Texas and Oklahoma took the first official step Monday to leave the Big 12 for the Southeastern Conference.
In a joint statement, Texas and Oklahoma said they have informed the Big 12 they do not intend to extend their grant of media rights past their current expiration in 2025. Texas and Oklahoma had to make their intentions clear to the Big 12 before the SEC admission process could move forward.
“Providing notice to the Big 12 at this point is important in advance of the expiration of the conference’s current media rights agreement,” the two schools said. “The universities intend to honor their existing grant of rights agreements. However, both universities will continue to monitor the rapidly evolving collegiate athletics landscape as they consider how best to position their athletics programs for the future.”
That statement implies the two schools would stay in the Big 12 through the 2024 season though the perception within college football is that is highly unlikely. It’d be an awkward arrangement to have to spend four more seasons in a conference that knows both are on the way out.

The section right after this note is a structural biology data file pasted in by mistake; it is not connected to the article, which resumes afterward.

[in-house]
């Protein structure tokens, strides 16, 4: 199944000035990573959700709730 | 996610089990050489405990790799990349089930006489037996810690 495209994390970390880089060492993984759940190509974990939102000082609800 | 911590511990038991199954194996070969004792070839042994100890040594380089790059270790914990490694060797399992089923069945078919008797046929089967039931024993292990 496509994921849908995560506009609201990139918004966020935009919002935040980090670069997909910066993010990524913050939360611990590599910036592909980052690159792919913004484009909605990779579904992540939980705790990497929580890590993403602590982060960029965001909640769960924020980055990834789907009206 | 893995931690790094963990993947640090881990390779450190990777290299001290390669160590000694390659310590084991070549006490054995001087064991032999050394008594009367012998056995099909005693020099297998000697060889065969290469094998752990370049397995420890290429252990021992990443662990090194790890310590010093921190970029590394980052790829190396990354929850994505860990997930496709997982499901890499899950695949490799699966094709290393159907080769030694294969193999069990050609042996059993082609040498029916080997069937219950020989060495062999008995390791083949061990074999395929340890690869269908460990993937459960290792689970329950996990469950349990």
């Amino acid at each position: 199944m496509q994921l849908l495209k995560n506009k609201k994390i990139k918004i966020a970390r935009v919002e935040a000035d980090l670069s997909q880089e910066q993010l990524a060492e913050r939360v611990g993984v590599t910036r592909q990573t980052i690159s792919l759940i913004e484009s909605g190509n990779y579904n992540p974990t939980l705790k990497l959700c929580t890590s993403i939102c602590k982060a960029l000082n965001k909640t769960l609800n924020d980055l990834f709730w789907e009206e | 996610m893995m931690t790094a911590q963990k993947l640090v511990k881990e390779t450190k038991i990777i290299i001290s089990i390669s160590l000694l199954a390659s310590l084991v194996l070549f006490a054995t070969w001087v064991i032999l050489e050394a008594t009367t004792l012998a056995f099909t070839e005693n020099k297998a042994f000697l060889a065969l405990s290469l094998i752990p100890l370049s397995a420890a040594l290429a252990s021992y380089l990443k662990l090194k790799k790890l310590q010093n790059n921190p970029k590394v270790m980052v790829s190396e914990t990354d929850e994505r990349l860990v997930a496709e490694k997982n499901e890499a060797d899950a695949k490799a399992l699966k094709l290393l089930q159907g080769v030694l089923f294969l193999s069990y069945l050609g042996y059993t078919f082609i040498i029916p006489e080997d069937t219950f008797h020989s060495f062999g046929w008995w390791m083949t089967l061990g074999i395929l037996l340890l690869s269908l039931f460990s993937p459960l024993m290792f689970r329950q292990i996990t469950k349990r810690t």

Now that the two schools have notified the Big 12, they can petition to join the SEC in a process that is expected to move quickly. The Houston Chronicle first reported last week Texas and Oklahoma had inquired about joining the SEC while Alabama Media Group first reported the two schools had already taken steps to facilitate a move out of the Big 12 into the SEC. That process happened in the shadows before last Wednesday, with every step now facing significant public attention and scrutiny.
SEC bylaws state that at least 75 percent of the conference membership (11 of the 14 schools) must approve any new member’s admission, though there had been a long-standing unofficial policy that one school could be enough to kill the process as former Texas A&M president R. Bowen Loftin explained last week. Texas A&M has been the biggest vocal opponent to the SEC adding Texas and Oklahoma with athletic director Ross Bjork saying shortly after the news broke that Texas A&M wanted to be the only Texas school in the SEC. Still, that is not expected to derail a deal that would bring two of college football’s most well-known programs into the SEC.
After Texas and Oklahoma formally apply for membership, a vote will be scheduled of the SEC’s presidents and chancellors. The expectation is that Texas and Oklahoma will both be offered admission into the conference.